At a recent EquineAffair in Massachusetts, Tom Seay witnessed a demonstration of Odor-No-More™ and was amazed by how quickly and effectively the product worked. On the spot, he decided to feature the product on the show he hosts, Best of America By Horseback, on RFD-TV. The spotlight is scheduled to air in early 2010 on more than 600 cable networks and satellite providers in 14 countries.
Through its quick acceptance in the horse industry, Odor-No-More™ has also proven to be a huge money saver for stable owners. The management at the Huntington Central Park Equestrian Center in California (HCPEC) testifies to the monthly savings from using Odor-No-More™. In its toughest stall, the center saved more than $300 per month. After conducting an on-site trial and witnessing the remarkable benefits of Odor-No-More™, HCPEC decided to adopt the product for use throughout their entire 460-stall facility.
Odor-No-More is a bedding and product sponsor of The Red Bucket Equestrian Rescue, which operates out of HCPEC. Helping lower the cost of care for rescued horses makes the savings even more critical.
Odor-No-More™ began with Provenzano, who was raised on a horse ranch in Northern California and has tended horses his entire life. As a lifelong horse owner, working cattle, active in 4H showing horses and amateur rodeo, he has experienced the cost and labor involved with caring for horses.
“Before we introduced Odor-No-More™, horse owners just lived with all these expensive and messy problems,” Provenzano says. “When we discovered that we could cut monthly costs so drastically and deliver all these great benefits, we knew we could transform the way our horses are stalled changing the industry forever.”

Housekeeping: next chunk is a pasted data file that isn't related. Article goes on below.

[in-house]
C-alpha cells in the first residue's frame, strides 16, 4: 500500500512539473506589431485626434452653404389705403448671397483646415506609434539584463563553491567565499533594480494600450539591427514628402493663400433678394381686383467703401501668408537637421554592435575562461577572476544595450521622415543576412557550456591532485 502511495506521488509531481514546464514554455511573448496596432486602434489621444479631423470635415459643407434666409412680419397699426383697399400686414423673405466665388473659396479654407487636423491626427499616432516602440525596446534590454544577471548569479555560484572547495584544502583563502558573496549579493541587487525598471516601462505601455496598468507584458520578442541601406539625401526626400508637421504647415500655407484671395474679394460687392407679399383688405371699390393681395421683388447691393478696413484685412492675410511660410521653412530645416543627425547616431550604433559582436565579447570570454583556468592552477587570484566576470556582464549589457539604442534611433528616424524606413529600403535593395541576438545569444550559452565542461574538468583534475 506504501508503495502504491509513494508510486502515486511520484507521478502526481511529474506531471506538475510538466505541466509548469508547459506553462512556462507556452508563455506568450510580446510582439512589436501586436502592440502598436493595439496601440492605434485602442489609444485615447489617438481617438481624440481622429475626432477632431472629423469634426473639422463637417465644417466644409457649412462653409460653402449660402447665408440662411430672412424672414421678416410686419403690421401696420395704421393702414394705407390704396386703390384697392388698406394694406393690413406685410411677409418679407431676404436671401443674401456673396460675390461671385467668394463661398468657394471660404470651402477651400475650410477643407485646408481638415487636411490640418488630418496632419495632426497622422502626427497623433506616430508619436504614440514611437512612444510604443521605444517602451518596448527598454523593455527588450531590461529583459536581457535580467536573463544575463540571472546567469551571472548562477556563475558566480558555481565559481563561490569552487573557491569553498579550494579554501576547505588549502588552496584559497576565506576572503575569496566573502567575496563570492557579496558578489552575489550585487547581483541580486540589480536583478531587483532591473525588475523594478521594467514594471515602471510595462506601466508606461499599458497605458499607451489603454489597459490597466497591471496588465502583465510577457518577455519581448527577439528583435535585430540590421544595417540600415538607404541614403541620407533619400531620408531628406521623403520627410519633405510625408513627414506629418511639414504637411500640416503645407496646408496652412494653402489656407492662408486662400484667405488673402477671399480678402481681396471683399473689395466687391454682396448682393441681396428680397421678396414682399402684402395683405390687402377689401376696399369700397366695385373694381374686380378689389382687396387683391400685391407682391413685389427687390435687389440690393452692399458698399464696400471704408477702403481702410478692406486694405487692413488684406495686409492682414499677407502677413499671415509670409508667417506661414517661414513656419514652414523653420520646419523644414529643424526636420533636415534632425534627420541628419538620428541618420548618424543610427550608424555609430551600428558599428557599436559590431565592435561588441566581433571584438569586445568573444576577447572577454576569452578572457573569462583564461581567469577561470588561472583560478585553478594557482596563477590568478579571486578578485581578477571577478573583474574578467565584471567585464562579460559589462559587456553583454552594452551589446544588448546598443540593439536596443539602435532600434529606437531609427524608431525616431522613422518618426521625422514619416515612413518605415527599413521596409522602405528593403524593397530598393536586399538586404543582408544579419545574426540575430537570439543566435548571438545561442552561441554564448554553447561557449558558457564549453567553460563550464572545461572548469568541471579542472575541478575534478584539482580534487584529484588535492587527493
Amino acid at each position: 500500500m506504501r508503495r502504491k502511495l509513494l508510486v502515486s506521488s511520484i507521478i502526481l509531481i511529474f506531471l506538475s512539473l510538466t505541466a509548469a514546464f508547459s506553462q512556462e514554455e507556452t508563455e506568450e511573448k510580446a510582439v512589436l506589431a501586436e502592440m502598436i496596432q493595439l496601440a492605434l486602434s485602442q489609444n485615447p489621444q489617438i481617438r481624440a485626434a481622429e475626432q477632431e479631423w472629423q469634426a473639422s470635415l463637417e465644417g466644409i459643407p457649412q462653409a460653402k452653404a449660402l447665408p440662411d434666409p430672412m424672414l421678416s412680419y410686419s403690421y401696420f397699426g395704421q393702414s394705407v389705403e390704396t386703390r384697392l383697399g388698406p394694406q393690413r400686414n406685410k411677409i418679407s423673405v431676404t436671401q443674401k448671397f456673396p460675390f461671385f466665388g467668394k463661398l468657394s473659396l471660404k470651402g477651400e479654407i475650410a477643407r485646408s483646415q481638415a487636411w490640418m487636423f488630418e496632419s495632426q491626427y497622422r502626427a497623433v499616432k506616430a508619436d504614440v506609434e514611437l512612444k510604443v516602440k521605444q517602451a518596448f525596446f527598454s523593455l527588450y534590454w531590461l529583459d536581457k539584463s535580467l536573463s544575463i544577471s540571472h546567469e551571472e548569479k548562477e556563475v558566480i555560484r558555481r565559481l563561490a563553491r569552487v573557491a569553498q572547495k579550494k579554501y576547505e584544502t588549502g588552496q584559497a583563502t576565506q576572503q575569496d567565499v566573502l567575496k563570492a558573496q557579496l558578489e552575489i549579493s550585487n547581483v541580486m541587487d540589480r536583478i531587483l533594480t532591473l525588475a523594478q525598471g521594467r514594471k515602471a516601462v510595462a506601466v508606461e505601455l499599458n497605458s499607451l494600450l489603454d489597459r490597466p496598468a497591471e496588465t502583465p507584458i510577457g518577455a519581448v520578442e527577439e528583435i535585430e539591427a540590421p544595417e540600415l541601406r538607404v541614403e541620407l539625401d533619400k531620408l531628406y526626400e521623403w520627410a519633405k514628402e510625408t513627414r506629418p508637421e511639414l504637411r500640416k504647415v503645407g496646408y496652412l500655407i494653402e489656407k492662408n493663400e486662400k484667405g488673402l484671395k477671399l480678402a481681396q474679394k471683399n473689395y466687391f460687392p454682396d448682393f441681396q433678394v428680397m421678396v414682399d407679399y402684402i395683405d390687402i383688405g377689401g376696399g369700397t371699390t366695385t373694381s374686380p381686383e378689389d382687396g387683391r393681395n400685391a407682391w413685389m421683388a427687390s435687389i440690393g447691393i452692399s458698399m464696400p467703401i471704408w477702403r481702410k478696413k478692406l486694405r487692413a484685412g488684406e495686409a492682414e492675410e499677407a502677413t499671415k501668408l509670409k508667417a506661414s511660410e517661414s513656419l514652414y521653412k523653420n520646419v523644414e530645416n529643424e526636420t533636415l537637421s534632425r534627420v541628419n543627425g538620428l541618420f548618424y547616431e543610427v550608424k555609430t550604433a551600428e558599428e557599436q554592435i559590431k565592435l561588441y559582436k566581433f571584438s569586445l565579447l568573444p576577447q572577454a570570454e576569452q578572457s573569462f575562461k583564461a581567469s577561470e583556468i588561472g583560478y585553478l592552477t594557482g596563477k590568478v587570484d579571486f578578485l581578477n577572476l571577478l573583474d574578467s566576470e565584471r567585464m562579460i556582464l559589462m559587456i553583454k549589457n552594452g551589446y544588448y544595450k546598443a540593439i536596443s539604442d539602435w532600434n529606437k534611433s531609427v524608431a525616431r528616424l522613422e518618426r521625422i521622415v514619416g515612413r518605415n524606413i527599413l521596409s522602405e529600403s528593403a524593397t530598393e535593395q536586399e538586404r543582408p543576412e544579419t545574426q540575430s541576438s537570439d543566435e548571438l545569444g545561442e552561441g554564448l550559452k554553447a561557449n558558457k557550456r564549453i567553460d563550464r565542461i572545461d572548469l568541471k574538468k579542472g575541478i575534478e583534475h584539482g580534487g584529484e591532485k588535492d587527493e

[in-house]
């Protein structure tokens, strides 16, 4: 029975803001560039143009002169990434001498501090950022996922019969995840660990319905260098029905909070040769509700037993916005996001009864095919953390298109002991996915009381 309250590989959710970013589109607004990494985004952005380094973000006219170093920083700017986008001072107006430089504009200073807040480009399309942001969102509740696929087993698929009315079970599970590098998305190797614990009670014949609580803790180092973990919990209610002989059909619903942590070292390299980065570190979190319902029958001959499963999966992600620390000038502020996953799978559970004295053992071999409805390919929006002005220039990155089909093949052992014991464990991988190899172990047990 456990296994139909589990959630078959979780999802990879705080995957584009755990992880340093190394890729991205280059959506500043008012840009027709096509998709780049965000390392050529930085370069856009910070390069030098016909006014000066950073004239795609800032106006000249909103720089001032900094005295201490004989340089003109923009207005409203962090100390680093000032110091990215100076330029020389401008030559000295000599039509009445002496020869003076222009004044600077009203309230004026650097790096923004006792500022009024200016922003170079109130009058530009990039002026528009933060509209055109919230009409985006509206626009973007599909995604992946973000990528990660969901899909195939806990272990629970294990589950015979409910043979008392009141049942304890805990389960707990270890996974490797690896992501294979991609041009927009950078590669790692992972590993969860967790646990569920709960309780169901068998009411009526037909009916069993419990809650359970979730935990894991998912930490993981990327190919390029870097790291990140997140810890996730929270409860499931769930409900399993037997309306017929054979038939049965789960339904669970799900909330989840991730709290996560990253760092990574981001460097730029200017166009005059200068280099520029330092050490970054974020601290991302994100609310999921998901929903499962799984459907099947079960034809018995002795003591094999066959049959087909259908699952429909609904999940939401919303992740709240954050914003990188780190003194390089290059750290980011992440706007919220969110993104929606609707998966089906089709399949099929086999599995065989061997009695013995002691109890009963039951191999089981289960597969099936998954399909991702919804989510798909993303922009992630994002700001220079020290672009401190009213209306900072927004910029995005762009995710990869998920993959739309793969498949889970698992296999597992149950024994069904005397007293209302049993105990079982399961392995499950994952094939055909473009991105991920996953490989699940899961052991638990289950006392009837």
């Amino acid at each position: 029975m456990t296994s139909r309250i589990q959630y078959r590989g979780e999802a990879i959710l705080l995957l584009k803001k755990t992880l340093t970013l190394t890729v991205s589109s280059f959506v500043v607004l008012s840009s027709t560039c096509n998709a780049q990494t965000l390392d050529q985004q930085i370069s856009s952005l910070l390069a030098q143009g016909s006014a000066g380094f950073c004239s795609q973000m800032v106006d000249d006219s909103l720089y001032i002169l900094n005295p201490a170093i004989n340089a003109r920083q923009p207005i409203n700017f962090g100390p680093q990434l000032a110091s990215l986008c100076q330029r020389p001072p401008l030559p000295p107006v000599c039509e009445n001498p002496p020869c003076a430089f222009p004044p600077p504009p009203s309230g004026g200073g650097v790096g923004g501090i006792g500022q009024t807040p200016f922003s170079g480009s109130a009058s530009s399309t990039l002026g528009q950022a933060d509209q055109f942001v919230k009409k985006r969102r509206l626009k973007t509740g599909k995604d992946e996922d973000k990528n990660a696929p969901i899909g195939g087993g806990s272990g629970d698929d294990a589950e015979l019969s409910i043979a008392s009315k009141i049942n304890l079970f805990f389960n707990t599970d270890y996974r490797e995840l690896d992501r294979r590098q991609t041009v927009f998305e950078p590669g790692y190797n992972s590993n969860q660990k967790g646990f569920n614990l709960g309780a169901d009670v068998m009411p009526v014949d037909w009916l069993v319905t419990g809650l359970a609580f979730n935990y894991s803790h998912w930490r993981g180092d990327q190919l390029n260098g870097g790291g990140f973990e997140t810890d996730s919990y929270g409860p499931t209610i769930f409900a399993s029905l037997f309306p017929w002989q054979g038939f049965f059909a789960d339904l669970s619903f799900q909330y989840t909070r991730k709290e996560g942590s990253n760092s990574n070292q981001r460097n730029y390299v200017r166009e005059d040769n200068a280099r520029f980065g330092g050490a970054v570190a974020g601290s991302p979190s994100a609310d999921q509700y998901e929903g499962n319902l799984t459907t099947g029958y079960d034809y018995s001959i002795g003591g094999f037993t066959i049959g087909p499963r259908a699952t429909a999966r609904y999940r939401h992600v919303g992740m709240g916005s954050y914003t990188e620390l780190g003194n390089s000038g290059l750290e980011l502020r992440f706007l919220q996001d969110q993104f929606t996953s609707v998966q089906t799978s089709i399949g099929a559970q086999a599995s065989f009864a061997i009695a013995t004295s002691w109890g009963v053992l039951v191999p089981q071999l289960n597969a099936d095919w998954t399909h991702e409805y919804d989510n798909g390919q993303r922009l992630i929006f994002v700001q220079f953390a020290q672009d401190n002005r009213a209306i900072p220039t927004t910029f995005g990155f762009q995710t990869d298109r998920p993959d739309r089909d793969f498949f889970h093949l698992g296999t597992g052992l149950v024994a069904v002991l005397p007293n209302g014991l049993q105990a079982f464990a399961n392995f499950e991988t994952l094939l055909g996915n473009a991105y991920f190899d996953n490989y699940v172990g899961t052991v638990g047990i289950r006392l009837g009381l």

He worked closely with customers and equine professionals, including Jack Van Berg, the legendary Hall of Fame thoroughbred trainer, to create the ideal product for horses. They mucked a lot of stalls. Through several formulations and extensive testing to reach perfection, Odor-No-More™ was born.
“I was excited about the product from the beginning,” Van Berg says. “In my 50+ years training the best horses and winning the biggest races, I have never seen a product more effective.”
With Odor-No-More, soil in the stall is amended to absorb liquids, wicking urine away from horses’ feet creating quality footing. Additionally, the product uses micro-nutrients for odor elimination. These are the same micro-nutrients supplied in feed supplements as well as curative products for many common hoof ailments.
“I use fewer shavings in the stall and trailer because of Odor-No-More and that has saved us a lot of money and time,” says Shelly Martin, NCHA 1995 World Champion. “The industry has been waiting for a product like this.”
“Of the more than nine million horses in the U.S., we estimate more than half are stalled with bedding,” Provenzano says. “Before Odor-No-More™, our average customer was spending $100 or more per month per horse in bedding alone. This multi-billion dollar industry segment was desperate for innovation to reduce consumption and disposal.”